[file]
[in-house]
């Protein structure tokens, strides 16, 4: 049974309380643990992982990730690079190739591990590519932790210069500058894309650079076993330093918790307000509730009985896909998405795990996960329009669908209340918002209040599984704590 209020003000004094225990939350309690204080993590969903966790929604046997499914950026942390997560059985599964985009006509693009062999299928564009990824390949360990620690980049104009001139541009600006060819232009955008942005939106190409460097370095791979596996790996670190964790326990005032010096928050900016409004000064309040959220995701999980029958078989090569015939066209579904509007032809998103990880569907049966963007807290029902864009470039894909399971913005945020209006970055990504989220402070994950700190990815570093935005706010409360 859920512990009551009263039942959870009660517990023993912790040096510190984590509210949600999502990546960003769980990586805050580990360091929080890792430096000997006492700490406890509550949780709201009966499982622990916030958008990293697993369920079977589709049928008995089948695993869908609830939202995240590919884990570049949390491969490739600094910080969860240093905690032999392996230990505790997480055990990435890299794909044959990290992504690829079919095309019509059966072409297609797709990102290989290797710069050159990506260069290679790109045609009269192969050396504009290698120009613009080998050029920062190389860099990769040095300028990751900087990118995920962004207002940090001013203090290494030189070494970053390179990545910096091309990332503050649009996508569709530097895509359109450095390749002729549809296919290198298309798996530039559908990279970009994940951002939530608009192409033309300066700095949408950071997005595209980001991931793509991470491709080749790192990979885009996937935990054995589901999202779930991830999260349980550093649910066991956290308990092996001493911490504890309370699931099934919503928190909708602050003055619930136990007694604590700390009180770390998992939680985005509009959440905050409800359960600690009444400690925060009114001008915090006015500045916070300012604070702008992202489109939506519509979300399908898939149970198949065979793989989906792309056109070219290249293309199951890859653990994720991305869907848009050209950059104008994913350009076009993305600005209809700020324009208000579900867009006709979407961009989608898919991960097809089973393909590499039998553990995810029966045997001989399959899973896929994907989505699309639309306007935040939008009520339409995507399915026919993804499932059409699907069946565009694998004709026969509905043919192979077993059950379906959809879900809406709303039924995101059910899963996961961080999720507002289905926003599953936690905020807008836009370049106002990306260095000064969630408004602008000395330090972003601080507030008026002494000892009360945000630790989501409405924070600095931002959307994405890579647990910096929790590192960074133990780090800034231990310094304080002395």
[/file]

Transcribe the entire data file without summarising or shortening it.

[in-house]
């Protein structure tokens, strides 16, 4: 049974309380643990992982990730690079190739591990590519932790210069500058894309650079076993330093918790307000509730009985896909998405795990996960329009669908209340918002209040599984704590 209020003000004094225990939350309690204080993590969903966790929604046997499914950026942390997560059985599964985009006509693009062999299928564009990824390949360990620690980049104009001139541009600006060819232009955008942005939106190409460097370095791979596996790996670190964790326990005032010096928050900016409004000064309040959220995701999980029958078989090569015939066209579904509007032809998103990880569907049966963007807290029902864009470039894909399971913005945020209006970055990504989220402070994950700190990815570093935005706010409360 859920512990009551009263039942959870009660517990023993912790040096510190984590509210949600999502990546960003769980990586805050580990360091929080890792430096000997006492700490406890509550949780709201009966499982622990916030958008990293697993369920079977589709049928008995089948695993869908609830939202995240590919884990570049949390491969490739600094910080969860240093905690032999392996230990505790997480055990990435890299794909044959990290992504690829079919095309019509059966072409297609797709990102290989290797710069050159990506260069290679790109045609009269192969050396504009290698120009613009080998050029920062190389860099990769040095300028990751900087990118995920962004207002940090001013203090290494030189070494970053390179990545910096091309990332503050649009996508569709530097895509359109450095390749002729549809296919290198298309798996530039559908990279970009994940951002939530608009192409033309300066700095949408950071997005595209980001991931793509991470491709080749790192990979885009996937935990054995589901999202779930991830999260349980550093649910066991956290308990092996001493911490504890309370699931099934919503928190909708602050003055619930136990007694604590700390009180770390998992939680985005509009959440905050409800359960600690009444400690925060009114001008915090006015500045916070300012604070702008992202489109939506519509979300399908898939149970198949065979793989989906792309056109070219290249293309199951890859653990994720991305869907848009050209950059104008994913350009076009993305600005209809700020324009208000579900867009006709979407961009989608898919991960097809089973393909590499039998553990995810029966045997001989399959899973896929994907989505699309639309306007935040939008009520339409995507399915026919993804499932059409699907069946565009694998004709026969509905043919192979077993059950379906959809879900809406709303039924995101059910899963996961961080999720507002289905926003599953936690905020807008836009370049106002990306260095000064969630408004602008000395330090972003601080507030008026002494000892009360945000630790989501409405924070600095931002959307994405890579647990910096929790590192960074133990780090800034231990310094304080002395």